Keep reading Show less

4 reasons Martin Luther King, Jr. fought for universal basic income

In his final years, Martin Luther King, Jr. become increasingly focused on the problem of poverty in America.

(Photo by J. Wilds/Keystone/Getty Images)
Politics & Current Affairs
  • Despite being widely known for his leadership role in the American civil rights movement, Martin Luther King, Jr. also played a central role in organizing the Poor People's Campaign of 1968.
  • The campaign was one of the first to demand a guaranteed income for all poor families in America.
  • Today, the idea of a universal basic income is increasingly popular, and King's arguments in support of the policy still make a good case some 50 years later.
Keep reading Show less

A world map of Virgin Mary apparitions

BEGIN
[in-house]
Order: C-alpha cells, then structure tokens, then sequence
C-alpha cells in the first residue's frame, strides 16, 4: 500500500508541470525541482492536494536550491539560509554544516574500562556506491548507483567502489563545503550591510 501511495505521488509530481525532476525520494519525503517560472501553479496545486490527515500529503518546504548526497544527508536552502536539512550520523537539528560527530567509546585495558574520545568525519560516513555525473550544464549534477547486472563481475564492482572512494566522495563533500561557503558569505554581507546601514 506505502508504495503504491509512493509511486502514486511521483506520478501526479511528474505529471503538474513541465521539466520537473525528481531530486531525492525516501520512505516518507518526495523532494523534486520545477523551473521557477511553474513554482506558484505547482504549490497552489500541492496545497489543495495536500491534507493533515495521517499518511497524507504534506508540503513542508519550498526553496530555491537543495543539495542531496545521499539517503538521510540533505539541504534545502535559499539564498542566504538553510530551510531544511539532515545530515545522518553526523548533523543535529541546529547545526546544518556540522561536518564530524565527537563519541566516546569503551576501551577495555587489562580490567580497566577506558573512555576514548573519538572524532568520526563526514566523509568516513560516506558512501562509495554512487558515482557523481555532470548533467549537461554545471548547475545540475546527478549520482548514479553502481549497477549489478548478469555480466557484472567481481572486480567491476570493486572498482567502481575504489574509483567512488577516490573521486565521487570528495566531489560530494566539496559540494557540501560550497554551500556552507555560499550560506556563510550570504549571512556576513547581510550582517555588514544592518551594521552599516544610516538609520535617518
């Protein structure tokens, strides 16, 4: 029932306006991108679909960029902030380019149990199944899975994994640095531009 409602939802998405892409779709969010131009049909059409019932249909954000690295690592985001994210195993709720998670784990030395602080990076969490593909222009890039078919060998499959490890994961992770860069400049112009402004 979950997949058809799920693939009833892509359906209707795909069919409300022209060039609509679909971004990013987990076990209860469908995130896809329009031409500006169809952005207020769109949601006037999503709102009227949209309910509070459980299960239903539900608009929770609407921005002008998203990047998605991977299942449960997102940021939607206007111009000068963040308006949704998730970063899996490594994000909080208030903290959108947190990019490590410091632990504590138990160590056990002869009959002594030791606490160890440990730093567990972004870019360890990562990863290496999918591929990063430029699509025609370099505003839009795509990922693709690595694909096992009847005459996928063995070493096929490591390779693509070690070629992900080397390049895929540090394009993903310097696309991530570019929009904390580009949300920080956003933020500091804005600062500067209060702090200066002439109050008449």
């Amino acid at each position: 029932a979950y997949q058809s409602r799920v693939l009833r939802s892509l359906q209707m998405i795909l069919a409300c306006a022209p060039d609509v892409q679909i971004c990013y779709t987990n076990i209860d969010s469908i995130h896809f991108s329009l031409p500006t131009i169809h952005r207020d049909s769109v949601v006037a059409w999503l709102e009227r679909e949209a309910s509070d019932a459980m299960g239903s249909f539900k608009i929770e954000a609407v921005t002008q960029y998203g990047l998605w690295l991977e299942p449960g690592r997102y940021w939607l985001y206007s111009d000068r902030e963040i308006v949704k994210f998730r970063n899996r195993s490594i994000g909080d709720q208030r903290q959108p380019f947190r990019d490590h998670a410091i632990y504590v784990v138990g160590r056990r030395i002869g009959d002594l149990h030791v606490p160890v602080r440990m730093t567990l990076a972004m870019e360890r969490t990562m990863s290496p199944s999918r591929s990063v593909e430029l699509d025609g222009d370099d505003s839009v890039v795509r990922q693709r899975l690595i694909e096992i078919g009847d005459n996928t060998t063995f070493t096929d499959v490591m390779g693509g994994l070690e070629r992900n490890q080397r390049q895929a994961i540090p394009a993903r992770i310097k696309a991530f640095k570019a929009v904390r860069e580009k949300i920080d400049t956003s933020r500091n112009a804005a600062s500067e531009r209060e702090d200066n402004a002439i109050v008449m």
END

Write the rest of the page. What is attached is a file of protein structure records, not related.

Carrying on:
She met mere mortals with and without the Vatican's approval.

Strange Maps
  • For centuries, the Virgin Mary has appeared to the faithful, requesting devotion and promising comfort.
  • These maps show the geography of Marian apparitions – the handful approved by the Vatican, and many others.
  • Historically, Europe is where most apparitions have been reported, but the U.S. is pretty fertile ground too.
Keep reading Show less

Why I wear my life on my skin

For Damien Echols, tattoos are part of his existential armor.

  • In prison Damien Echols was known by his number SK931, not his name, and had his hair sheared off. Stripped of his identity, the only thing he had left was his skin.
  • This is why he began tattooing things that are meaningful to him — to carry a "suit of armor" made up the images of the people and objects that have significance to him, from his friends to talismans.
  • Echols believes that all places are imbued with divinity: "If you interact with New York City as if there's an intelligence behind... then it will behave towards you the same way."
Keep reading Show less